If you're thinking of putting in a scene that shows Jack is also scared of, say, crows, and it has nothing to do with the plot, and isn't going to come up elsewhere in the story, it might help you understand Jack better for yourself, but you don't need to put it in the story.

How do you put backstory in properly?
You could probably write an entire book just about this one subject. The most important thing, though, is to avoid something we call "infodumps". An infodump is when you put something in just to explain some backstory, but it comes off being boring, unnecessary, mechanical, or distracts from the real story. Here's an example of an infodump:
"Jack rounded the corner, his heart thumping hard in his chest. He had to get Justine's bag back. His boots thudded hard and fast on the pavement. He gained inches with every step. He could do this, he could catch him. Wait. Was the mugger heading for the wharf? No! When Jack was only six, he'd fallen from this very wharf. His dad had taken him fishing for the first time, and he'd been great at it. The fish he caught had a yellow belly that flashed in the sunlight as it flopped about on the wharf. The sight had scared Jack so badly, that he'd walked backward into the sea. His dad fished him out, but not before he'd swallowed what felt like half of the ocean. Jack had thought he'd die that day. If he ran out onto that wharf after the mugger, it'd be all over. Gritting his teeth, Jack surged onward anyway."

See how that took you right out of the action that was happening? One second, Jack's sprinting along behind the mugger, determined to save Justine's bag. The next he's remembering his fishing trip with his dad. This is important information, but would have been a lot better if it had been mentioned waaaay back in the story. Then, instead of that whole dump of information in the middle of the action, it could have been more like, "Jack remembered the falling, the salt water in his lungs, but he ran on even faster."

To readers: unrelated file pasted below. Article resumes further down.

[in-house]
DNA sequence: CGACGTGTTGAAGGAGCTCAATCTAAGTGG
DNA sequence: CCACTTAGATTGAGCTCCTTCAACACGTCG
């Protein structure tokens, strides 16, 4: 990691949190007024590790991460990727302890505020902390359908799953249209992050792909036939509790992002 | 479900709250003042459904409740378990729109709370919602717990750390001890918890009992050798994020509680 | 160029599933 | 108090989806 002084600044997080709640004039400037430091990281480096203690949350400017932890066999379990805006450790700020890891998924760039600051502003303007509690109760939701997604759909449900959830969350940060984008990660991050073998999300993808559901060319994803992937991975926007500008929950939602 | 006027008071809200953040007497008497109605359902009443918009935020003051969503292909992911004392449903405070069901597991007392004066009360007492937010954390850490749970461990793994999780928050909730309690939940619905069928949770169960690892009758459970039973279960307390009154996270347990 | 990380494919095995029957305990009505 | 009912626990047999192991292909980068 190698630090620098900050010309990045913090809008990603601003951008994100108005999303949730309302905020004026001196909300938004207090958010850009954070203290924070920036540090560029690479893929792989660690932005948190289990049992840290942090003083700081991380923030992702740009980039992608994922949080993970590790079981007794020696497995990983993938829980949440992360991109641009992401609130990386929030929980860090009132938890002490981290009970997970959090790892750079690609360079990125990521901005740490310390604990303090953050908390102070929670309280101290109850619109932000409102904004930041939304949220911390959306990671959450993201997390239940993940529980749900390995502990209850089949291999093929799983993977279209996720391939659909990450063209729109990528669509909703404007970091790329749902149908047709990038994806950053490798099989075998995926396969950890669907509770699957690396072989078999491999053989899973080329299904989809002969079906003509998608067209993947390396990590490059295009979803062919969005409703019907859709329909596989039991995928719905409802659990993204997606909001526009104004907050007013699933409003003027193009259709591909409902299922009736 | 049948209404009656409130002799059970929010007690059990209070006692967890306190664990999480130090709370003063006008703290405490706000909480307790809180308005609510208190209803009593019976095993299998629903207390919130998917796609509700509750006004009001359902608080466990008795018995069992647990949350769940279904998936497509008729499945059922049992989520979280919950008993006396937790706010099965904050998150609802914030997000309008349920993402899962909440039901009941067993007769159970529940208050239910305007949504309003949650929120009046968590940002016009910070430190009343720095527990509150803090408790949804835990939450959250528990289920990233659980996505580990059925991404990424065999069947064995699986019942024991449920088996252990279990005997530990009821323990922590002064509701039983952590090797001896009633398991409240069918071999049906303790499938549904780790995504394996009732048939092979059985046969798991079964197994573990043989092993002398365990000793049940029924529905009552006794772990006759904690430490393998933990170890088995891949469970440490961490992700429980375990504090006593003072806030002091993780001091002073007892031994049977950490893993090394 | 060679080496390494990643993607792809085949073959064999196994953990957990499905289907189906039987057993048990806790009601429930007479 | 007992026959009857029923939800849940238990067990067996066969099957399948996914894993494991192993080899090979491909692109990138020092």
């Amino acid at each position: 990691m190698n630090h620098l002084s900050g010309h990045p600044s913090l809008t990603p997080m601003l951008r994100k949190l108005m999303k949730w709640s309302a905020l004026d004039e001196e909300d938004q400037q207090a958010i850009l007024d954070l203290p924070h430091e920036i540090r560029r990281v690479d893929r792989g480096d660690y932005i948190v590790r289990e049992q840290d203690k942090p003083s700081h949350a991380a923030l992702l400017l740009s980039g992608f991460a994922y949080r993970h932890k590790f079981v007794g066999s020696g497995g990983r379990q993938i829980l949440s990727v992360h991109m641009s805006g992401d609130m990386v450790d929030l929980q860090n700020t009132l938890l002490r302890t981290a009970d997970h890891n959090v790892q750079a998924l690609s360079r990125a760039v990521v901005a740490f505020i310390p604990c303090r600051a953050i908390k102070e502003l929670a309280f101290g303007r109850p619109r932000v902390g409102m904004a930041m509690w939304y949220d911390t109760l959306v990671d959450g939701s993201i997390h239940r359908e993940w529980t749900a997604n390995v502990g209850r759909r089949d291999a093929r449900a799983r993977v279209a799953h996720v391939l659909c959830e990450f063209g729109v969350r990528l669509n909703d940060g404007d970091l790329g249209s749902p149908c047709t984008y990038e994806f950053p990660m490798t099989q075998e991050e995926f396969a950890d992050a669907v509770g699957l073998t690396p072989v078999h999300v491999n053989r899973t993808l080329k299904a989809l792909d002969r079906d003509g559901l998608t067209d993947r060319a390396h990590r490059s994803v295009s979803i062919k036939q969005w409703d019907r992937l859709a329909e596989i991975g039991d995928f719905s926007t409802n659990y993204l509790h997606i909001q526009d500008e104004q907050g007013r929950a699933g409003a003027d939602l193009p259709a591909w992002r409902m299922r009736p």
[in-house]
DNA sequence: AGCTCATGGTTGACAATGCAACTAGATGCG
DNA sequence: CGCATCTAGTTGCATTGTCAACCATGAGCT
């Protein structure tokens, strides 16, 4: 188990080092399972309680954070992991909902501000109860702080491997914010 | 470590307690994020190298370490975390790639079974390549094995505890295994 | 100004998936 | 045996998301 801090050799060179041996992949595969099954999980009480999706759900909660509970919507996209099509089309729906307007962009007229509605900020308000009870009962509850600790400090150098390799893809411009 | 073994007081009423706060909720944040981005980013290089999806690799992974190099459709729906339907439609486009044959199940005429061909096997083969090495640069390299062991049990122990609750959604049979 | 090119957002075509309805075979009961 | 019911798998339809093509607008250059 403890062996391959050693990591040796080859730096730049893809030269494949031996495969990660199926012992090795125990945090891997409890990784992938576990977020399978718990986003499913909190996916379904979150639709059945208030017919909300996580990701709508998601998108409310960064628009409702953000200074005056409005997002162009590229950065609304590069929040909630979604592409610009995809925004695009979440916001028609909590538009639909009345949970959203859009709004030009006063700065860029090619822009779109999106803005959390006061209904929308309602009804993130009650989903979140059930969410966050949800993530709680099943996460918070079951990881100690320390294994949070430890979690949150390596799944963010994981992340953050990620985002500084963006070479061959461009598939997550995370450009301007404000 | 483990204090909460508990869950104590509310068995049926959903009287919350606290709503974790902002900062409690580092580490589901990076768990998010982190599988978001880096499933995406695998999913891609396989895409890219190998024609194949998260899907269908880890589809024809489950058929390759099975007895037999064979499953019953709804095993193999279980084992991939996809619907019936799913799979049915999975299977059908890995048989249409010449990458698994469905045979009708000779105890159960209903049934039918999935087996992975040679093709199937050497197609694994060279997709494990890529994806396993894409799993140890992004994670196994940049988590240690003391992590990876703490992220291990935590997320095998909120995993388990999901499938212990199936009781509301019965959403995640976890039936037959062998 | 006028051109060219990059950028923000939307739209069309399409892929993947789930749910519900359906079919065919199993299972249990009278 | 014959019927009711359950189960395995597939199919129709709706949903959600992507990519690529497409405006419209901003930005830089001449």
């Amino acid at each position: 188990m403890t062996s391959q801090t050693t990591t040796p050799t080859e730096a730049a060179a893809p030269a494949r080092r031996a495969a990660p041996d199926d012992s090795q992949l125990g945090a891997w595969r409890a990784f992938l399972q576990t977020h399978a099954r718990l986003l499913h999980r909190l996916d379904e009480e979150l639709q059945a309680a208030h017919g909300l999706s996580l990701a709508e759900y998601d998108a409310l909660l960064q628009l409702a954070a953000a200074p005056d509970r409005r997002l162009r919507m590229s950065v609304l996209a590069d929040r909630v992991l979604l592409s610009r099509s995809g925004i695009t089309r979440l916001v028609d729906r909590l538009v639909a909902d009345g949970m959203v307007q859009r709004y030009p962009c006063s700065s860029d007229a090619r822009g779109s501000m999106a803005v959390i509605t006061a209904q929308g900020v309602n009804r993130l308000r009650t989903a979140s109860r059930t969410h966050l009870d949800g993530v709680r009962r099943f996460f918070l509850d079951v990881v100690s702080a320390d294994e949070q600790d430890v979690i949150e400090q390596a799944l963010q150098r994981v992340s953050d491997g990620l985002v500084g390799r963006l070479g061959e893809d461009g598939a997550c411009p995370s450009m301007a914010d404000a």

It's also important to introduce backstory naturally, rather than having it come off awkward and weird. For example: Jack walked into the supermarket and saw a familiar face. "Hi, Mrs. Souza, my old teacher. I haven't seen you since fourth grade!"

That is super unnatural. No one would greet someone that way. It would work a lot better if it went more like this: Just inside the entrance to the supermarket, Jack saw the familiar face of his fourth grade teacher, Mrs. Souza. "Hi, how are you?" he asked.

That might not be a particularly exciting example, but at least you can see how I conveyed the same information but in a much more natural and interesting way.

So, all in all, backstory can be a bit of a juggling act. It's very important and can add so much color and interest to a story, if it's handled right. Or it can be a major bore to your readers if you handle it wrong.

I hope you're all enjoying the last few weeks of The Fake! Only four more chapters and two more weeks left to go!